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OnCue Finds adding lactation rooms helps employee retention

August 18, 2017

OKLAHOMA CITY – When OnCue spokeswoman Laura Aufleger visits the Oklahoma City area, she knows there’s a dedicated place to prepare her infant daughter’s meals.
The Stillwater-based convenience store chain is among at least 178 state businesses that have dedicated spaces for lactating mothers. The Oklahoma State Department of Health’s Nancy Bacon said providing room at work for pumping breast milk benefits employers as well as employees.
Aufleger nurses her three-month-old child and recently returned to work from maternity leave.
OnCue’s average employee age is 28 and executives were interested in creating an atmosphere with room for advancement. Attracting and retaining workers is an important part of that, said human resources vice president Lisa Thomas. Executives realized the need in 2013, and they built the first one that year. There are about 10 of 30 stores that have dedicated lactation rooms in the Oklahoma City area.
“As we started hiring more employees and saw the need arise, we wanted to make sure we could accommodate their needs, to the best of our ability,” Thomas said. “It gives them a sense of comfort to provide food for their child and to know they can come back to work.”
The rooms are private and have a table or countertop with electrical outlets, a chair and a dedicated refrigerator. Lactating employees can express breast milk or can breast-feed their child in those rooms. The stores without drive-thru lanes have those rooms, because it was easiest to incorporate that into the design, Aufleger said.
Thomas said she’s received positive feedback from employees and morale has improved.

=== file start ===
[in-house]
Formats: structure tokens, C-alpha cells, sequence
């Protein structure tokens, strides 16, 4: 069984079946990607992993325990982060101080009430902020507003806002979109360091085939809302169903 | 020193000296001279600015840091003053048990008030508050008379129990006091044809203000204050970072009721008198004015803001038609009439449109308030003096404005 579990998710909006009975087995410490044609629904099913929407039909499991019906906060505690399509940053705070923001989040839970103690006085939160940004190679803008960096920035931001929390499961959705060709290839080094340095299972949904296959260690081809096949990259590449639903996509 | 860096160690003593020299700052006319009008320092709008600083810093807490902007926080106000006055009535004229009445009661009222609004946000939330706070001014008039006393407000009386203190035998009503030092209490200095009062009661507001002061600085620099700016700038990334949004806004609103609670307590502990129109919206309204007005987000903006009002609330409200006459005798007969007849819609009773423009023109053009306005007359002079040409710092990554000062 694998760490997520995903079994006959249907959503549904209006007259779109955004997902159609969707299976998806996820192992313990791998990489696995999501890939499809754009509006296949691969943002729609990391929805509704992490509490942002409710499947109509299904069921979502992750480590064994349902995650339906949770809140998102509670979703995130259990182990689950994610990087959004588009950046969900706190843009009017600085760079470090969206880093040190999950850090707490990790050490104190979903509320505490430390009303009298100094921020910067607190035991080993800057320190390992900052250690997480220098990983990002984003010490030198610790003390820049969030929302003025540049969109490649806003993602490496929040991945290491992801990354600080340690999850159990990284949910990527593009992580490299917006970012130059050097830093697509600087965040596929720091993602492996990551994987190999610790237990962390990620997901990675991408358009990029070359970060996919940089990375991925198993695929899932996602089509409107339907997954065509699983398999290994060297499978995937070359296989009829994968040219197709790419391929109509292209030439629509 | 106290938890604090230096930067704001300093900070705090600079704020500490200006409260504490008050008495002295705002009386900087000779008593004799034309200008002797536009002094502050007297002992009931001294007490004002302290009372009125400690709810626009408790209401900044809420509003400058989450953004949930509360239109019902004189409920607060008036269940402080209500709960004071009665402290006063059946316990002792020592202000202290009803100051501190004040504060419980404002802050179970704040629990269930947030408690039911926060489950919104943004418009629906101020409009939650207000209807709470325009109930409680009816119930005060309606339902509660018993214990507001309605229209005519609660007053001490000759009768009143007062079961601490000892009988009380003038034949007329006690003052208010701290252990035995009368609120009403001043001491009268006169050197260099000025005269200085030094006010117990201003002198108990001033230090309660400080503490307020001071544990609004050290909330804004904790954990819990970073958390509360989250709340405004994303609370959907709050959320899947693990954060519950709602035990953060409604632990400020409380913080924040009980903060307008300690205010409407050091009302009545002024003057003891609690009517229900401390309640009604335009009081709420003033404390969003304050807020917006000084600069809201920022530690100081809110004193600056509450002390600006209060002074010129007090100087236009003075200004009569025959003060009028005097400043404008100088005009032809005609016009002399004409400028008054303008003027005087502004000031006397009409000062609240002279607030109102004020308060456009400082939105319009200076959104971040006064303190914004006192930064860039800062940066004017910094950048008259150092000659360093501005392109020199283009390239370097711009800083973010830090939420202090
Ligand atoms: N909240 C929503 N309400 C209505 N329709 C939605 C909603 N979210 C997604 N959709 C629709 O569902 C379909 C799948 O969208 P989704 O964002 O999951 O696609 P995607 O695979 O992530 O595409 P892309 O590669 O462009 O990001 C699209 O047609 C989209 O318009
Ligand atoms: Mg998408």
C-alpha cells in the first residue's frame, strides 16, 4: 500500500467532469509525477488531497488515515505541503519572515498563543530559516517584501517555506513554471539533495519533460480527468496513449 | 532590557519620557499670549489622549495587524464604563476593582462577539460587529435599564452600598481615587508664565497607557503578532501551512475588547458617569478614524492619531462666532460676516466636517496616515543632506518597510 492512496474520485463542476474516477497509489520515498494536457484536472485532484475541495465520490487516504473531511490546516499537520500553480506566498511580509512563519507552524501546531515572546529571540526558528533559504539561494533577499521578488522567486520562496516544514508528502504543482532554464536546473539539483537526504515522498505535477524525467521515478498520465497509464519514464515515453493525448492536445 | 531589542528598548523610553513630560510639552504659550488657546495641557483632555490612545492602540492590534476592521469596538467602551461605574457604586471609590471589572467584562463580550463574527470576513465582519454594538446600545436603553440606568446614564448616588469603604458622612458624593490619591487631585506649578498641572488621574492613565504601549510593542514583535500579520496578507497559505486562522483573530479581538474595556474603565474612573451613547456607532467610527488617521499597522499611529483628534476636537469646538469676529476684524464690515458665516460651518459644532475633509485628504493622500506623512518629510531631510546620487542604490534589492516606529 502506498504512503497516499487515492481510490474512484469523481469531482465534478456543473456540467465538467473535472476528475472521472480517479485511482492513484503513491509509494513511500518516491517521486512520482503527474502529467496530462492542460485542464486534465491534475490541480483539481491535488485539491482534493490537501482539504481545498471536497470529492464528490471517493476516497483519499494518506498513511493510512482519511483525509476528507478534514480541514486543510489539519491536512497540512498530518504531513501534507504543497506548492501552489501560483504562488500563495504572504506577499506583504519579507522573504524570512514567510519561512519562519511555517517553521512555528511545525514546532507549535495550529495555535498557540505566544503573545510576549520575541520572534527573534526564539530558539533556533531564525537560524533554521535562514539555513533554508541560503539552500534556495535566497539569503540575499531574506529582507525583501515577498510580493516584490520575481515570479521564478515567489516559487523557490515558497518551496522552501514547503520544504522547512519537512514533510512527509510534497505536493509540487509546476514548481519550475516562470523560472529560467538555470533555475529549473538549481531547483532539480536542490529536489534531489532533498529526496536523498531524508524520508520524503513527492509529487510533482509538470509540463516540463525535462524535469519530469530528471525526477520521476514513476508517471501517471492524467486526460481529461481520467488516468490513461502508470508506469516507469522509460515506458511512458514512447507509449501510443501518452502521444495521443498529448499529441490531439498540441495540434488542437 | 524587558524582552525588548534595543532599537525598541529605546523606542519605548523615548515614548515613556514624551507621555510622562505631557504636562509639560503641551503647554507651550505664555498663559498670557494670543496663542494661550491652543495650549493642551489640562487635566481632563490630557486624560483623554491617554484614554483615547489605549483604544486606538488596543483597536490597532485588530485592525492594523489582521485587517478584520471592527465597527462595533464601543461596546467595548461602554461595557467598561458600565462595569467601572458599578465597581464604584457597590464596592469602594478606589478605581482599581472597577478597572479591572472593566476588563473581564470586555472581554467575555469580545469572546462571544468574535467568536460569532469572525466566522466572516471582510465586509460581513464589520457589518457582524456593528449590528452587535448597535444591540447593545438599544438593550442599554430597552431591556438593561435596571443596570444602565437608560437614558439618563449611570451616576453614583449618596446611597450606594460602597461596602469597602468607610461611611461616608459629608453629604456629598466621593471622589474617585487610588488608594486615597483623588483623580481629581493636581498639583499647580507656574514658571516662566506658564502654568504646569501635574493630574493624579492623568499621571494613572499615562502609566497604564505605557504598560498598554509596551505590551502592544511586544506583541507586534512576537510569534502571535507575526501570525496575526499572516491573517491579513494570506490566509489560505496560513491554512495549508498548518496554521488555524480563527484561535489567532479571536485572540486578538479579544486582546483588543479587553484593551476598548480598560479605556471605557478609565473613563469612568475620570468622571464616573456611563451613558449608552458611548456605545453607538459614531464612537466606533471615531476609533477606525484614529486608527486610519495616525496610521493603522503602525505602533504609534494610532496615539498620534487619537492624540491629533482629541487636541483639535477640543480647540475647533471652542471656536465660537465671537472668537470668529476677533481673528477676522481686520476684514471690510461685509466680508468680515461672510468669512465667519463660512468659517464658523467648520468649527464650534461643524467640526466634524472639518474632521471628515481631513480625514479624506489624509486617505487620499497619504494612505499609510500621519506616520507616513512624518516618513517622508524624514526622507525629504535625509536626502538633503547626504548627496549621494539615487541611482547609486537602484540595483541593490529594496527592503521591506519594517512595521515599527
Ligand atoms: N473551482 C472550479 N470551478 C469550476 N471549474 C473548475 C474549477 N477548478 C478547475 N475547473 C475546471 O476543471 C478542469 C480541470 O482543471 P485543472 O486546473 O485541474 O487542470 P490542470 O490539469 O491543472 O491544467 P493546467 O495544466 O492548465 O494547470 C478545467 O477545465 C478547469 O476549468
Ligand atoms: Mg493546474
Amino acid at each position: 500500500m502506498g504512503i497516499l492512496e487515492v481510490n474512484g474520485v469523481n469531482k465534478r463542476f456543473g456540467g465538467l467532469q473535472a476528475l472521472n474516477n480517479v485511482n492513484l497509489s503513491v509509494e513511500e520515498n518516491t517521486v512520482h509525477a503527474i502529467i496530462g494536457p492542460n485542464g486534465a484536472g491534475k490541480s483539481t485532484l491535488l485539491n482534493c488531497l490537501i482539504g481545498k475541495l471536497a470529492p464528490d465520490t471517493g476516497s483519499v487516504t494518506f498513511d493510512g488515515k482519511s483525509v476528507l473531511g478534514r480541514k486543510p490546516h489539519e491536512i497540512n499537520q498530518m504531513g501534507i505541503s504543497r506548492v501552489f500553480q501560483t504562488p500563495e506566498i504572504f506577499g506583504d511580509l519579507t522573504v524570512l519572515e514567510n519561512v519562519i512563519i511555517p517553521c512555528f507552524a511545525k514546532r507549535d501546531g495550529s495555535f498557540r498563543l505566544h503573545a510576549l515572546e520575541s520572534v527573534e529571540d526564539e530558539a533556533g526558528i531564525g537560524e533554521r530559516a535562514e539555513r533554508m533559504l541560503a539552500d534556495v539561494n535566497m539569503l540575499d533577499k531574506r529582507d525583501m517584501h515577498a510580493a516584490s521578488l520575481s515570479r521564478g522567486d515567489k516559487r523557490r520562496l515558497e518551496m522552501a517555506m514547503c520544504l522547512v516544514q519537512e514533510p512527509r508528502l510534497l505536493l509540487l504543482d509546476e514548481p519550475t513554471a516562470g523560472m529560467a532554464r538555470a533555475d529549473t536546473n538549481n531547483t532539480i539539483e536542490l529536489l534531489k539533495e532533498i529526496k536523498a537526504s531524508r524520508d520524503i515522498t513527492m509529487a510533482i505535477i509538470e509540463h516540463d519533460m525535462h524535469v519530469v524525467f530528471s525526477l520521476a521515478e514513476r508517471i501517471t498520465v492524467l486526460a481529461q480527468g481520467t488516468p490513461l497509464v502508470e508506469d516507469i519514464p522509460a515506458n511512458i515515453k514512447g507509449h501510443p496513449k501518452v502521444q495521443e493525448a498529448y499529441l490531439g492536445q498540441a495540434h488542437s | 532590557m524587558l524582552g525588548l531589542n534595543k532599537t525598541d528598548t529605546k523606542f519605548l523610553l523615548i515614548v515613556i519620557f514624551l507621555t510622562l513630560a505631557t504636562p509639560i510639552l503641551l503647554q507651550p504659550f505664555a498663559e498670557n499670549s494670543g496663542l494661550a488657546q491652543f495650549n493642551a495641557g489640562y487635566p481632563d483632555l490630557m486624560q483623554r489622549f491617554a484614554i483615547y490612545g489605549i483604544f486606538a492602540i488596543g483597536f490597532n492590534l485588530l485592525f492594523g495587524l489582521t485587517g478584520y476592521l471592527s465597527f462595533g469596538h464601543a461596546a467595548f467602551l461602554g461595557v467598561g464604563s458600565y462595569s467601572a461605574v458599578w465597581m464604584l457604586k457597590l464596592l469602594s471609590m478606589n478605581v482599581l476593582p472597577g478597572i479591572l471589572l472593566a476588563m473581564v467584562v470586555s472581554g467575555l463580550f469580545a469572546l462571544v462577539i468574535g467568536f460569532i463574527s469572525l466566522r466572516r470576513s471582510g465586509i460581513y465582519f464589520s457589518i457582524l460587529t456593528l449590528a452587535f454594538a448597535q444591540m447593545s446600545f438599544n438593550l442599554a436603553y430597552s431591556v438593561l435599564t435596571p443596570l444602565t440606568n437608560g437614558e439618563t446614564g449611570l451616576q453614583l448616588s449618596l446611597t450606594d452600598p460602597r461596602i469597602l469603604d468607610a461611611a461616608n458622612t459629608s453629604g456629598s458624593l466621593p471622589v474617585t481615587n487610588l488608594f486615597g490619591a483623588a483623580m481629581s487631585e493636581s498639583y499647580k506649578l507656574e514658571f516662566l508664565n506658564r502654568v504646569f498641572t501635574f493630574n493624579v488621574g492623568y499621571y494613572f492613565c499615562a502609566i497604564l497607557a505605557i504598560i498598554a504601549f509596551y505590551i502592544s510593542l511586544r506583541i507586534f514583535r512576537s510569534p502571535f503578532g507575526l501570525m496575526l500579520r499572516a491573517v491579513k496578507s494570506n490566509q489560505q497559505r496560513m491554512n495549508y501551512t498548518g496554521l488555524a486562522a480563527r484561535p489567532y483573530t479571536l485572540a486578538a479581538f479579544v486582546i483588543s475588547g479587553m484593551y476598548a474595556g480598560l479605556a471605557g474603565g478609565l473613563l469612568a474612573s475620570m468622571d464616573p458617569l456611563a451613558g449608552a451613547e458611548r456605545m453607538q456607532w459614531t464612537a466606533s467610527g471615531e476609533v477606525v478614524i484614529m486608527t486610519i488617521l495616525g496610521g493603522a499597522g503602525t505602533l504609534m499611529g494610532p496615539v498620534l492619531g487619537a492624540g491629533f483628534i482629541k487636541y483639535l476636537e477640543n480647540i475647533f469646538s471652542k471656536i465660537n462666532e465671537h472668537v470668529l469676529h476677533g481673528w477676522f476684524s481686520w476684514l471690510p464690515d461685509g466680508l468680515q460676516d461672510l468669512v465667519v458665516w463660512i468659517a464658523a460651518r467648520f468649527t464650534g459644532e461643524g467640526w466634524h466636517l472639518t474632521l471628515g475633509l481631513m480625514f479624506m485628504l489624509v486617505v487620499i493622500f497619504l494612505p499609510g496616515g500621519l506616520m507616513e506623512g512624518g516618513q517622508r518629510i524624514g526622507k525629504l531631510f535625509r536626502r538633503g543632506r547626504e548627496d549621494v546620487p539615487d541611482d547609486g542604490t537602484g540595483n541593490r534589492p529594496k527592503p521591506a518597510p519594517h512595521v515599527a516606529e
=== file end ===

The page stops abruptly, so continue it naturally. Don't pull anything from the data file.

Before the lactation rooms were implemented, OnCue would allow employees to go home or to day care facilities to breast-feed, and on a rare occasion, allow a caregiver to bring the baby to the store.
Thomas said there are costs to add the lactation rooms.
“But that doesn’t outweigh the morale (benefits),” she said. “If you’re making the long-term path much more achievable and when you’re trying to expand family, it is worth it.”
Bacon, the state Health Department’s maternal child health service nutrition consultant, said she was thrilled to learn about what OnCue provides its employees. The company likely qualifies for Oklahoma’s breast-feeding-friendly work-site designation. In addition to having a private, dedicated space, a business must also have a policy. Bacon can help employers write policies if they don’t have one.
There are 178 designated work sites, up from 167 last year. Lactation rooms aren’t required by law, but employers are required to provide lactating women reasonable break time to express breast milk in a private space that’s not a bathroom stall.
Studies estimate that for every $1 invested in promoting breast-feeding, employers save $3 in decreased illnesses and reduced employee absenteeism. Breast milk is the healthiest nutrition for babies, so breast-fed infants get sick less often.
“It’s a great way to attract valuable employees,” Bacon said.

Source: http://journalrecord.com/2017/08/17/oncue-finds-adding-lactation-rooms-h...